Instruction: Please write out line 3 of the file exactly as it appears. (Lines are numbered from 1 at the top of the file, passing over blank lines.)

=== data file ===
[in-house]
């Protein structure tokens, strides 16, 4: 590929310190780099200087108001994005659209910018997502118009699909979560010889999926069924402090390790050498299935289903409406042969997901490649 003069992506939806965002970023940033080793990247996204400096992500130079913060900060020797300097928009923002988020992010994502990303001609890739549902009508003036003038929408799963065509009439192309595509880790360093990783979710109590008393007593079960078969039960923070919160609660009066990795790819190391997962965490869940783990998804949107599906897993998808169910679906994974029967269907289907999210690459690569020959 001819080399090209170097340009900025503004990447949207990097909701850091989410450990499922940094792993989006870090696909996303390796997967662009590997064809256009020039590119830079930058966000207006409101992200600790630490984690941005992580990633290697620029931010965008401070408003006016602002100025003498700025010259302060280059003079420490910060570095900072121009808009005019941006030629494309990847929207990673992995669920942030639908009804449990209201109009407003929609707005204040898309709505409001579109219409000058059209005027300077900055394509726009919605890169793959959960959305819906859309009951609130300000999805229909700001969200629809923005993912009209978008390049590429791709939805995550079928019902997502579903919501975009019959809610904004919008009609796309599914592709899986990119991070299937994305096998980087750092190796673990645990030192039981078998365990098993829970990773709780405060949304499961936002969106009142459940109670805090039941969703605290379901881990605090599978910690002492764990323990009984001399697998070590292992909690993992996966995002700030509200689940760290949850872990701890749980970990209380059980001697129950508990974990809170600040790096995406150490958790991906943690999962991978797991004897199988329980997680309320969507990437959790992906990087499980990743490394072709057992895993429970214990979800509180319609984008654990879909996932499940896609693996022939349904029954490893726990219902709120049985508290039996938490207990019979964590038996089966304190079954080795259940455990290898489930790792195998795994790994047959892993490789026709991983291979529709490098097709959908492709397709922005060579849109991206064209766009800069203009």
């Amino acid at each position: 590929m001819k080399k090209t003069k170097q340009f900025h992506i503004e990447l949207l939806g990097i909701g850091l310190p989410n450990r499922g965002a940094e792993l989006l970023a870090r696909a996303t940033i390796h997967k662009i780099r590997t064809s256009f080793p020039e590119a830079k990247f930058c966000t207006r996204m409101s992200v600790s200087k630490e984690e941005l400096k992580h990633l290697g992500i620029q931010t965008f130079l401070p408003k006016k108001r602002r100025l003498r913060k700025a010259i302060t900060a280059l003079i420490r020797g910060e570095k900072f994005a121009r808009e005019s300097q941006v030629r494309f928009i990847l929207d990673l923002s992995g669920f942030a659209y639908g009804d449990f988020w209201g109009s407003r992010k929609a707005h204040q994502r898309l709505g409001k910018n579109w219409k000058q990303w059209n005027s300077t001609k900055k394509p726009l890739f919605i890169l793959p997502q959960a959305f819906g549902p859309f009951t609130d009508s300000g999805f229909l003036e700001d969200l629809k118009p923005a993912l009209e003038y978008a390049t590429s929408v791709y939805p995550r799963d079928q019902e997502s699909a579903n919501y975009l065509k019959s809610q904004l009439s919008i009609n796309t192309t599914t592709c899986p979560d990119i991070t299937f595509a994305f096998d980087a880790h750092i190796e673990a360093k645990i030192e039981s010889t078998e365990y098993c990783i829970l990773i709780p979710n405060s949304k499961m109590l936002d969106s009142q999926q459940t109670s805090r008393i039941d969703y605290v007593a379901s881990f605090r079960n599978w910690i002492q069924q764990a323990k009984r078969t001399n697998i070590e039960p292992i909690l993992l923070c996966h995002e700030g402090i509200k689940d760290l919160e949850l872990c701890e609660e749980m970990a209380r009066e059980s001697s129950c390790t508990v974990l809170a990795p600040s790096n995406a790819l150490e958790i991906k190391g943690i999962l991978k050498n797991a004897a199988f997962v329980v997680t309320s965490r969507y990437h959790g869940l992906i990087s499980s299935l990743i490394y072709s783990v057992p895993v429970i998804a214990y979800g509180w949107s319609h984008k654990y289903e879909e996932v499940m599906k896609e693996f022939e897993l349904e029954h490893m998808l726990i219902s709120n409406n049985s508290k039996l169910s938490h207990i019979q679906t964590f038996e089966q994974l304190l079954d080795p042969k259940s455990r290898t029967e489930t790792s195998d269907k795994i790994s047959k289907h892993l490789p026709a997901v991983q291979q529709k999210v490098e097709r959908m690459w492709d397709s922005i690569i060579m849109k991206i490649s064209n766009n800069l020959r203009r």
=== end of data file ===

């Amino acid at each position: 590929m001819k080399k090209t003069k170097q340009f900025h992506i503004e990447l949207l939806g990097i909701g850091l310190p989410n450990r499922g965002a940094e792993l989006l970023a870090r696909a996303t940033i390796h997967k662009i780099r590997t064809s256009f080793p020039e590119a830079k990247f930058c966000t207006r996204m409101s992200v600790s200087k630490e984690e941005l400096k992580h990633l290697g992500i620029q931010t965008f130079l401070p408003k006016k108001r602002r100025l003498r913060k700025a010259i302060t900060a280059l003079i420490r020797g910060e570095k900072f994005a121009r808009e005019s300097q941006v030629r494309f928009i990847l929207d990673l923002s992995g669920f942030a659209y639908g009804d449990f988020w209201g109009s407003r992010k929609a707005h204040q994502r898309l709505g409001k910018n579109w219409k000058q990303w059209n005027s300077t001609k900055k394509p726009l890739f919605i890169l793959p997502q959960a959305f819906g549902p859309f009951t609130d009508s300000g999805f229909l003036e700001d969200l629809k118009p923005a993912l009209e003038y978008a390049t590429s929408v791709y939805p995550r799963d079928q019902e997502s699909a579903n919501y975009l065509k019959s809610q904004l009439s919008i009609n796309t192309t599914t592709c899986p979560d990119i991070t299937f595509a994305f096998d980087a880790h750092i190796e673990a360093k645990i030192e039981s010889t078998e365990y098993c990783i829970l990773i709780p979710n405060s949304k499961m109590l936002d969106s009142q999926q459940t109670s805090r008393i039941d969703y605290v007593a379901s881990f605090r079960n599978w910690i002492q069924q764990a323990k009984r078969t001399n697998i070590e039960p292992i909690l993992l923070c996966h995002e700030g402090i509200k689940d760290l919160e949850l872990c701890e609660e749980m970990a209380r009066e059980s001697s129950c390790t508990v974990l809170a990795p600040s790096n995406a790819l150490e958790i991906k190391g943690i999962l991978k050498n797991a004897a199988f997962v329980v997680t309320s965490r969507y990437h959790g869940l992906i990087s499980s299935l990743i490394y072709s783990v057992p895993v429970i998804a214990y979800g509180w949107s319609h984008k654990y289903e879909e996932v499940m599906k896609e693996f022939e897993l349904e029954h490893m998808l726990i219902s709120n409406n049985s508290k039996l169910s938490h207990i019979q679906t964590f038996e089966q994974l304190l079954d080795p042969k259940s455990r290898t029967e489930t790792s195998d269907k795994i790994s047959k289907h892993l490789p026709a997901v991983q291979q529709k999210v490098e097709r959908m690459w492709d397709s922005i690569i060579m849109k991206i490649s064209n766009n800069l020959r203009r």